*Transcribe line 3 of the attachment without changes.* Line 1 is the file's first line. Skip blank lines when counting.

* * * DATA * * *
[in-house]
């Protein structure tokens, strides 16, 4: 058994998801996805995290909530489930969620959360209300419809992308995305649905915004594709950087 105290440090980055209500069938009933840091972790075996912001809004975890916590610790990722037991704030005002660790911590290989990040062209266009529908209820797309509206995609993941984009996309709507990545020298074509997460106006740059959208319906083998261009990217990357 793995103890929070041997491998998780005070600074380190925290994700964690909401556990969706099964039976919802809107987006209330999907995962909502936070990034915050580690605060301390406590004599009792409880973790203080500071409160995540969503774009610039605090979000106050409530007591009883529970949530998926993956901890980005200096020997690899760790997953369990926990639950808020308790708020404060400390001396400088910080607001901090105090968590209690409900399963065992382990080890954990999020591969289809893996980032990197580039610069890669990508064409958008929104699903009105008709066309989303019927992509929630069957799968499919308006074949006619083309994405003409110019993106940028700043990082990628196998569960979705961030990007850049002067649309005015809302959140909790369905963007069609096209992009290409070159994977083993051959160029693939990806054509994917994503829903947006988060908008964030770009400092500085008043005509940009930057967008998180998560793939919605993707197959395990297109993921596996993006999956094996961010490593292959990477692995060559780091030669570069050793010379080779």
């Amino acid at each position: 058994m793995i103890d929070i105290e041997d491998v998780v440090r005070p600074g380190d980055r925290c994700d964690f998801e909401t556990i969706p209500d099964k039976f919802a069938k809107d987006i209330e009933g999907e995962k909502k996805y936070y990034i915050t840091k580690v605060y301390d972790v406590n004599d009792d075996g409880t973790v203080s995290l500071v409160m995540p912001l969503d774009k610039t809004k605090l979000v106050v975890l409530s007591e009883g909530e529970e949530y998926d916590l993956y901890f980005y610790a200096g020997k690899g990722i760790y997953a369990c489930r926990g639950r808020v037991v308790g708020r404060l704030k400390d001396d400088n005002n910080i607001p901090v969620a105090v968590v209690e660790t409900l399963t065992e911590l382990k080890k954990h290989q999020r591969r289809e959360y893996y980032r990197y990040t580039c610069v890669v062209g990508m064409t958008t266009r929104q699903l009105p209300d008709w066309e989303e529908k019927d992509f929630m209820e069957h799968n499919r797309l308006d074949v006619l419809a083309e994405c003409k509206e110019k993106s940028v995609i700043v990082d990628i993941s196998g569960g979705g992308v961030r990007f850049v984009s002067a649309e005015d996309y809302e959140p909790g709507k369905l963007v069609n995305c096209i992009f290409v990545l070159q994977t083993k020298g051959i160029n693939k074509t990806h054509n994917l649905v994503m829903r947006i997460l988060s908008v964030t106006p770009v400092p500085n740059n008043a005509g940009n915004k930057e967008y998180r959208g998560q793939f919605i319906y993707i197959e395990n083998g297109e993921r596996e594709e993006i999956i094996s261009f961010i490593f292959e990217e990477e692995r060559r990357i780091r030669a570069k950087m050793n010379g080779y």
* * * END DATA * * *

């Amino acid at each position: 058994m793995i103890d929070i105290e041997d491998v998780v440090r005070p600074g380190d980055r925290c994700d964690f998801e909401t556990i969706p209500d099964k039976f919802a069938k809107d987006i209330e009933g999907e995962k909502k996805y936070y990034i915050t840091k580690v605060y301390d972790v406590n004599d009792d075996g409880t973790v203080s995290l500071v409160m995540p912001l969503d774009k610039t809004k605090l979000v106050v975890l409530s007591e009883g909530e529970e949530y998926d916590l993956y901890f980005y610790a200096g020997k690899g990722i760790y997953a369990c489930r926990g639950r808020v037991v308790g708020r404060l704030k400390d001396d400088n005002n910080i607001p901090v969620a105090v968590v209690e660790t409900l399963t065992e911590l382990k080890k954990h290989q999020r591969r289809e959360y893996y980032r990197y990040t580039c610069v890669v062209g990508m064409t958008t266009r929104q699903l009105p209300d008709w066309e989303e529908k019927d992509f929630m209820e069957h799968n499919r797309l308006d074949v006619l419809a083309e994405c003409k509206e110019k993106s940028v995609i700043v990082d990628i993941s196998g569960g979705g992308v961030r990007f850049v984009s002067a649309e005015d996309y809302e959140p909790g709507k369905l963007v069609n995305c096209i992009f290409v990545l070159q994977t083993k020298g051959i160029n693939k074509t990806h054509n994917l649905v994503m829903r947006i997460l988060s908008v964030t106006p770009v400092p500085n740059n008043a005509g940009n915004k930057e967008y998180r959208g998560q793939f919605i319906y993707i197959e395990n083998g297109e993921r596996e594709e993006i999956i094996s261009f961010i490593f292959e990217e990477e692995r060559r990357i780091r030669a570069k950087m050793n010379g080779y």